"Introduction to Sailing" sessions, for ages 12+, are held each Wednesday evening at 6:00 p.m. June through August. No reservations are necessary. Just show up at SYC wearing clothes that can get wet.
Do you remember:
With 2021 being SYC's 80th year, plans are in-the-works for a major upgrade to club facilities to support future generations of local sailing enthusiasts and make room for new developments at Lake Shawnee.
Seldom does one get to relive some of the great memories from their youth. I got to do just that last week at the MC regatta on Lake Lotawana.
I first raced on Lake Lotawana as a skipper in 1964. Neighborhood friend Fred Magerkurth crewed for me. We sailed against about 40 other C scows in ridiculously high winds. 80% of the fleet was unable to finish all the races. Our first Lotawana regatta win was in the late 70s, forty years ago. Our last Lotawana regatta win was, drum roll please, this year. Yea! What a trip.
The conditions were perfect for us. Winds were forecast to be 15 gusting to 20 out of the North. At about 14 MPH with just me on the boat, I have all the controls maxed out. Winds above that and I'm going into survival mode. Adding a second crew makes the boat comfortable to about 20 MPH. Choosing to use my Guss sail, which is slightly flatter, put us right in the sweet spot on boat performance. We balanced the helm by adjusting the boards up slightly, dropped the traveler maybe three inches and kept the boat nearly flat. Using the "ease hike sheet" technique we were able to keep the boat powered up and had great speed and drive.
Next important item was getting a good start. I like to be at the pin end with about 2 minutes to go. Sailing on Port tack against the hord of Starboard tack boats gives me great flexibility in finding a hole to start in. This worked well in five of the six races. In the third race the fleet was just all jumbled up with no hole developing and nobody really moving up towards the line in some sort of dash to start. We didn't start poorly but it wasn't our finest start. The start of the last race was really interesting. I was going to be early and was starting to look for some way to bail out. Looking left there was no one there! I turned back down and then back up. Had great speed and came off the line with an easy boat length lead that soon grew to three or four. If you roll off the starting line well, there are only a half dozen boats to race. Just like at Lake Shawnee.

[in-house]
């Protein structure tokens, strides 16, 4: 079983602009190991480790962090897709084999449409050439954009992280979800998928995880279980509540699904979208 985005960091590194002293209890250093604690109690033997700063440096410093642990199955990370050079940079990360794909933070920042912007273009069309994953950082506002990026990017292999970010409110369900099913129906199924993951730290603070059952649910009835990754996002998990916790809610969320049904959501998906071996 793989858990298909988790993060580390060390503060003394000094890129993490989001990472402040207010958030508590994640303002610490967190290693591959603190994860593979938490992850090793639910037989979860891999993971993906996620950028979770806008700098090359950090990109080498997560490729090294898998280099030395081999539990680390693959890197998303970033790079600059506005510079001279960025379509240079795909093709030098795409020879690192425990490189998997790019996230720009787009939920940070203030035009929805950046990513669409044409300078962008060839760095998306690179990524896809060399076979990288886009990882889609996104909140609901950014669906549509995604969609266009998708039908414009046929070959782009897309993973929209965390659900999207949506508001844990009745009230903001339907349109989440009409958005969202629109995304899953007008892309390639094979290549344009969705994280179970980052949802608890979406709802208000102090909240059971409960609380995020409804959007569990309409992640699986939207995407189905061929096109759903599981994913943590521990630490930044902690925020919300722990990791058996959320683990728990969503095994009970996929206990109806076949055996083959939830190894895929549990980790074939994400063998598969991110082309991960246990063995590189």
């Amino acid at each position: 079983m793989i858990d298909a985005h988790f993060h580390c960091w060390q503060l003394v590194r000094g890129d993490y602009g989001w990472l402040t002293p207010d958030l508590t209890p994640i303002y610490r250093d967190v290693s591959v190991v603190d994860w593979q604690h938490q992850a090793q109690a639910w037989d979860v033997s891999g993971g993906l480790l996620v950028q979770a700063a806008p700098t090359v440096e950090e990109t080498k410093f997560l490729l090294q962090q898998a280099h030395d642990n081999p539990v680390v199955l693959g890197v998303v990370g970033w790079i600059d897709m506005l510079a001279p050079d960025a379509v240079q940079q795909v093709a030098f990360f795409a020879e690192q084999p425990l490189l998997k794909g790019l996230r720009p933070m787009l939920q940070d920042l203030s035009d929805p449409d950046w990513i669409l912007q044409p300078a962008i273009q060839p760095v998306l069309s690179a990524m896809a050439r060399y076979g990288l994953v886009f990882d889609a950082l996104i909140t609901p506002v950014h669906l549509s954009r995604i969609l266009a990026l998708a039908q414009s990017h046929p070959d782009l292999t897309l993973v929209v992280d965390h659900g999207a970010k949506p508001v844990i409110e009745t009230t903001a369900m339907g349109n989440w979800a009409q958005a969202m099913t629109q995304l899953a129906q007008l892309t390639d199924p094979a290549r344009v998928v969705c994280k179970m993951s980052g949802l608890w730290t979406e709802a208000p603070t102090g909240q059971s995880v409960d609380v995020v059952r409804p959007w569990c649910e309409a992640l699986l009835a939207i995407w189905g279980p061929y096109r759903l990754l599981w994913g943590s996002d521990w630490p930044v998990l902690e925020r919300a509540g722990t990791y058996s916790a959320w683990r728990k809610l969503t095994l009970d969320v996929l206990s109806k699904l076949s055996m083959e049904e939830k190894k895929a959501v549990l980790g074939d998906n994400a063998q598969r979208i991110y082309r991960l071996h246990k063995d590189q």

So now you are rolling off the line what do you do? Half or more of the fleet will be killing themselves with backwind or poor positions. Wait a while and most will drop back leaving only a hand full of boats to deal with. Remember, it's a geometary game. The lead boats are usually taking the long tack first. Now it is consolidate consolidate consolidate. Every time the angles favor you consolidate. At Lake Lotawana with its lots of gusts and shifts, there are many opportunities to consolidate. Or be consolidated on if you are not looking.
One last thing. Leverage. When boats are separated laterally on the course, a small shift has a great effect. In the fourth race we were in second place with some gap back to the rest of the fleet. Because we could afford to lose some space we placed our boat well to the side needing only a slight shift to move us past the lead boat. We got it and won. That all sounds great but there were several times when I shouldn't have let others get out to the side on me and it cost me some places. There are times when I need to be conservative.
Another "one last thing". Lotawna runs a great regatta. It takes a LOT effort to put on a high class regatta like the Orlando Webb Memorial. Competitor housing, registration, scorekeeping, race committee, rescue and safety, communications, food and beverage, entertainment, treasury, building and grounds. Great job by a well oiled team.